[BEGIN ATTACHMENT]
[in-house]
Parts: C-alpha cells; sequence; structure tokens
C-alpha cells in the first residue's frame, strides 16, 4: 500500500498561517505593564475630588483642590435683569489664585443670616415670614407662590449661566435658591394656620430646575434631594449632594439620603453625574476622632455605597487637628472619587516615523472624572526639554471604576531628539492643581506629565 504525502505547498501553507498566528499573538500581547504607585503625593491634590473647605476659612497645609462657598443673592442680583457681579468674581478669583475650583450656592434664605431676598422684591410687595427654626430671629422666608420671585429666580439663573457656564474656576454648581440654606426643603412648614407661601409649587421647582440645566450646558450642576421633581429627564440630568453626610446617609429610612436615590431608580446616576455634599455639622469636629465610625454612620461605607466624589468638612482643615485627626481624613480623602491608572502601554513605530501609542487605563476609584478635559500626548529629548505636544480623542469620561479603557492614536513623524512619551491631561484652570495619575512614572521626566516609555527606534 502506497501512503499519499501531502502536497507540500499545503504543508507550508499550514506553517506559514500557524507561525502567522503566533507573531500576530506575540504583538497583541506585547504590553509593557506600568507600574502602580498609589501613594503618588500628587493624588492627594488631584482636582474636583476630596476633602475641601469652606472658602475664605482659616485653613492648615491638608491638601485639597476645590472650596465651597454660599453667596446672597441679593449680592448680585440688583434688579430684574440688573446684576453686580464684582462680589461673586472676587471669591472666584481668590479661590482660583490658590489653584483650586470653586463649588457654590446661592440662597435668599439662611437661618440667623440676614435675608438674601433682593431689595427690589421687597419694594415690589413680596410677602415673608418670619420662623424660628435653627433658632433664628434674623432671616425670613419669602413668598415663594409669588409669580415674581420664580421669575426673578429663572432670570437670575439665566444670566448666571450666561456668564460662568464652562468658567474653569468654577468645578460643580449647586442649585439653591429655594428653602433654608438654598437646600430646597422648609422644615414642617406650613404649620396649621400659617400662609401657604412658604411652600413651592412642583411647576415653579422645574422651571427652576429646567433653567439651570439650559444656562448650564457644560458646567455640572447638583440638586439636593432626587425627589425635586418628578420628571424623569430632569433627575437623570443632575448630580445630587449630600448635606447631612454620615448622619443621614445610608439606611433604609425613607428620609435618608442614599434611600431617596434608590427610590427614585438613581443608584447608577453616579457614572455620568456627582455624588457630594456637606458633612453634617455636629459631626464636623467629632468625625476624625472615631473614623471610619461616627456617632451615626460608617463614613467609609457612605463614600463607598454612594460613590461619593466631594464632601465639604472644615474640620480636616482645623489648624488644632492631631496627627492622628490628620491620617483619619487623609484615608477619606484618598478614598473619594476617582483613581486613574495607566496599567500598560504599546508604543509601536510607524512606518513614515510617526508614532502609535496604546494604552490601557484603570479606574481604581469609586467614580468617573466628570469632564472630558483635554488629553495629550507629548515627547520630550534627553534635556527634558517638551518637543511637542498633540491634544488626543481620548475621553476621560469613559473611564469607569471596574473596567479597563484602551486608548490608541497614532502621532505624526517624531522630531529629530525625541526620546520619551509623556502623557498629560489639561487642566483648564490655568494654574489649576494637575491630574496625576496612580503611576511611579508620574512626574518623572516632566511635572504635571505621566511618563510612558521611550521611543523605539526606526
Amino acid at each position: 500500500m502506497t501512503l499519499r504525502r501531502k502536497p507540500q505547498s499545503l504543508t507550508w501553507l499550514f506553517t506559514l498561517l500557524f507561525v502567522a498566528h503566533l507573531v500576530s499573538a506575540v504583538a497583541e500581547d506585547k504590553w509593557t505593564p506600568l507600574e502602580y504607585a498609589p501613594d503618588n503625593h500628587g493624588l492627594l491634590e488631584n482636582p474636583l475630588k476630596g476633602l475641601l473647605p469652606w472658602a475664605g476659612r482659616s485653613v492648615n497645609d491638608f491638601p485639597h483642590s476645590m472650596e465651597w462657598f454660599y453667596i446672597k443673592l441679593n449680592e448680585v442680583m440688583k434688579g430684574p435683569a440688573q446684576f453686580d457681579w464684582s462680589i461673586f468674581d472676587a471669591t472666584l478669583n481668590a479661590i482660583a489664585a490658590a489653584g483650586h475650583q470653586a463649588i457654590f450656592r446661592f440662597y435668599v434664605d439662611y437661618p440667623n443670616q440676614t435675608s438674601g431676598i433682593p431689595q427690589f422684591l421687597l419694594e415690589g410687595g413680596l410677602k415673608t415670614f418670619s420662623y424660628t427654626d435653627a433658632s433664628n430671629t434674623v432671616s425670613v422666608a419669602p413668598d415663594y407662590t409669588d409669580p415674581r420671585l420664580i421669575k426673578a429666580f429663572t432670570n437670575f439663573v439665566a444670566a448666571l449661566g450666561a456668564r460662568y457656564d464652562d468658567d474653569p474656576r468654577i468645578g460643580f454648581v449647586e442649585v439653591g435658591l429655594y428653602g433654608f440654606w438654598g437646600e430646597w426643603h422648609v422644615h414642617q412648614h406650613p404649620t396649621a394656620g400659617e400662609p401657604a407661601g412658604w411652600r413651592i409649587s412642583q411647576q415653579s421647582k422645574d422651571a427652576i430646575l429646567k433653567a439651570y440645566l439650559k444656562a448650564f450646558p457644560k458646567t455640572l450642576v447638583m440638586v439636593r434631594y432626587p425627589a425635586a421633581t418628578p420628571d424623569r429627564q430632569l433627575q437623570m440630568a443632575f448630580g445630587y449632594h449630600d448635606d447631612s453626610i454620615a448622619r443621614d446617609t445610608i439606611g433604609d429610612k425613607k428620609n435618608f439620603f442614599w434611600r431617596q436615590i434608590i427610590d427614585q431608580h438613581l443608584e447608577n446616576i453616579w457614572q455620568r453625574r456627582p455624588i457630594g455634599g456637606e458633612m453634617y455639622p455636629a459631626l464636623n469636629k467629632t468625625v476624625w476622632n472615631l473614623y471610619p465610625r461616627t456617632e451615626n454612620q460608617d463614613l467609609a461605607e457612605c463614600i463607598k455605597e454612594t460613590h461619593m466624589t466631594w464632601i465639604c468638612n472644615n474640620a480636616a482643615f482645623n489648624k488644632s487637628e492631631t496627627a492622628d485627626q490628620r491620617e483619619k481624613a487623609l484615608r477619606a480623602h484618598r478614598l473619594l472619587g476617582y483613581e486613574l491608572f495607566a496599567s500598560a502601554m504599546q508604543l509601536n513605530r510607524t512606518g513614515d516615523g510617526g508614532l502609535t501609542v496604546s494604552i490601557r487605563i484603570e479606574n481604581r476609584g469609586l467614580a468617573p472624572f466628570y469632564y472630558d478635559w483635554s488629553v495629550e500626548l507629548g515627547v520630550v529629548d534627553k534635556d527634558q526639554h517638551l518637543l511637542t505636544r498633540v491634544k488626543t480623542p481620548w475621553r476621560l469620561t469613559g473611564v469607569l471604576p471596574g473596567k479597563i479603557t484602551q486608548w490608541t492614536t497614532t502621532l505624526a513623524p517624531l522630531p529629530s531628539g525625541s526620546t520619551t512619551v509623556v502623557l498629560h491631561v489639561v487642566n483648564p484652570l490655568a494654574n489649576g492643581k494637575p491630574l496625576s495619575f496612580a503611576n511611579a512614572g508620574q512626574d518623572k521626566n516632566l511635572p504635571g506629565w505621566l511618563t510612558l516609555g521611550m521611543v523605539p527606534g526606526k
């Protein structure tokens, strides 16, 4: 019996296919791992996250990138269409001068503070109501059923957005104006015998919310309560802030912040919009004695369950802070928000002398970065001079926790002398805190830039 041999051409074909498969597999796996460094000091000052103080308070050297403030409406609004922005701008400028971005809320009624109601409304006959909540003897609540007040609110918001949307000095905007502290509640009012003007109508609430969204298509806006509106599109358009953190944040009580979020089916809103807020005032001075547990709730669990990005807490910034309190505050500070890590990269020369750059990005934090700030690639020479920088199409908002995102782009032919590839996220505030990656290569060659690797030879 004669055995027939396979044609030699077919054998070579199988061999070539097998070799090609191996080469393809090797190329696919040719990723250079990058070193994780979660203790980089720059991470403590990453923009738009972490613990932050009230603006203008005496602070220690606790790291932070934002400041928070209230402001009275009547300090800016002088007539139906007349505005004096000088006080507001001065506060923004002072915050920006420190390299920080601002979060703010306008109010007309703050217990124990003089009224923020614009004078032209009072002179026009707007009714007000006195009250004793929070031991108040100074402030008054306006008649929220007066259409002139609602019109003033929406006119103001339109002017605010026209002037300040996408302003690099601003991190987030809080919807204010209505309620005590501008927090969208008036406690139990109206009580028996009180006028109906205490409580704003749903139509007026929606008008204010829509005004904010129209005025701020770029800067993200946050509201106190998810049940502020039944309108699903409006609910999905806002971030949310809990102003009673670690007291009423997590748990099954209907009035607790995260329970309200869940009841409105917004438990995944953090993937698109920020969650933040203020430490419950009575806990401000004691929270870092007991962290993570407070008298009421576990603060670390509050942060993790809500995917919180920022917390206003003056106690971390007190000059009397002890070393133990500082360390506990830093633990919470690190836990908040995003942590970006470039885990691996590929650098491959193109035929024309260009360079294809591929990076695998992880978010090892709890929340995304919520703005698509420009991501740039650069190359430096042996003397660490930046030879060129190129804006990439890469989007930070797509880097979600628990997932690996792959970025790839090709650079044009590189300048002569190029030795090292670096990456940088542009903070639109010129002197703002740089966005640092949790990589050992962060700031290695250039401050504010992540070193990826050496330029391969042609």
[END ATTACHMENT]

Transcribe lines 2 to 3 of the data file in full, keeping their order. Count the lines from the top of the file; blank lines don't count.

Parts: C-alpha cells; sequence; structure tokens
C-alpha cells in the first residue's frame, strides 16, 4: 500500500498561517505593564475630588483642590435683569489664585443670616415670614407662590449661566435658591394656620430646575434631594449632594439620603453625574476622632455605597487637628472619587516615523472624572526639554471604576531628539492643581506629565 504525502505547498501553507498566528499573538500581547504607585503625593491634590473647605476659612497645609462657598443673592442680583457681579468674581478669583475650583450656592434664605431676598422684591410687595427654626430671629422666608420671585429666580439663573457656564474656576454648581440654606426643603412648614407661601409649587421647582440645566450646558450642576421633581429627564440630568453626610446617609429610612436615590431608580446616576455634599455639622469636629465610625454612620461605607466624589468638612482643615485627626481624613480623602491608572502601554513605530501609542487605563476609584478635559500626548529629548505636544480623542469620561479603557492614536513623524512619551491631561484652570495619575512614572521626566516609555527606534 502506497501512503499519499501531502502536497507540500499545503504543508507550508499550514506553517506559514500557524507561525502567522503566533507573531500576530506575540504583538497583541506585547504590553509593557506600568507600574502602580498609589501613594503618588500628587493624588492627594488631584482636582474636583476630596476633602475641601469652606472658602475664605482659616485653613492648615491638608491638601485639597476645590472650596465651597454660599453667596446672597441679593449680592448680585440688583434688579430684574440688573446684576453686580464684582462680589461673586472676587471669591472666584481668590479661590482660583490658590489653584483650586470653586463649588457654590446661592440662597435668599439662611437661618440667623440676614435675608438674601433682593431689595427690589421687597419694594415690589413680596410677602415673608418670619420662623424660628435653627433658632433664628434674623432671616425670613419669602413668598415663594409669588409669580415674581420664580421669575426673578429663572432670570437670575439665566444670566448666571450666561456668564460662568464652562468658567474653569468654577468645578460643580449647586442649585439653591429655594428653602433654608438654598437646600430646597422648609422644615414642617406650613404649620396649621400659617400662609401657604412658604411652600413651592412642583411647576415653579422645574422651571427652576429646567433653567439651570439650559444656562448650564457644560458646567455640572447638583440638586439636593432626587425627589425635586418628578420628571424623569430632569433627575437623570443632575448630580445630587449630600448635606447631612454620615448622619443621614445610608439606611433604609425613607428620609435618608442614599434611600431617596434608590427610590427614585438613581443608584447608577453616579457614572455620568456627582455624588457630594456637606458633612453634617455636629459631626464636623467629632468625625476624625472615631473614623471610619461616627456617632451615626460608617463614613467609609457612605463614600463607598454612594460613590461619593466631594464632601465639604472644615474640620480636616482645623489648624488644632492631631496627627492622628490628620491620617483619619487623609484615608477619606484618598478614598473619594476617582483613581486613574495607566496599567500598560504599546508604543509601536510607524512606518513614515510617526508614532502609535496604546494604552490601557484603570479606574481604581469609586467614580468617573466628570469632564472630558483635554488629553495629550507629548515627547520630550534627553534635556527634558517638551518637543511637542498633540491634544488626543481620548475621553476621560469613559473611564469607569471596574473596567479597563484602551486608548490608541497614532502621532505624526517624531522630531529629530525625541526620546520619551509623556502623557498629560489639561487642566483648564490655568494654574489649576494637575491630574496625576496612580503611576511611579508620574512626574518623572516632566511635572504635571505621566511618563510612558521611550521611543523605539526606526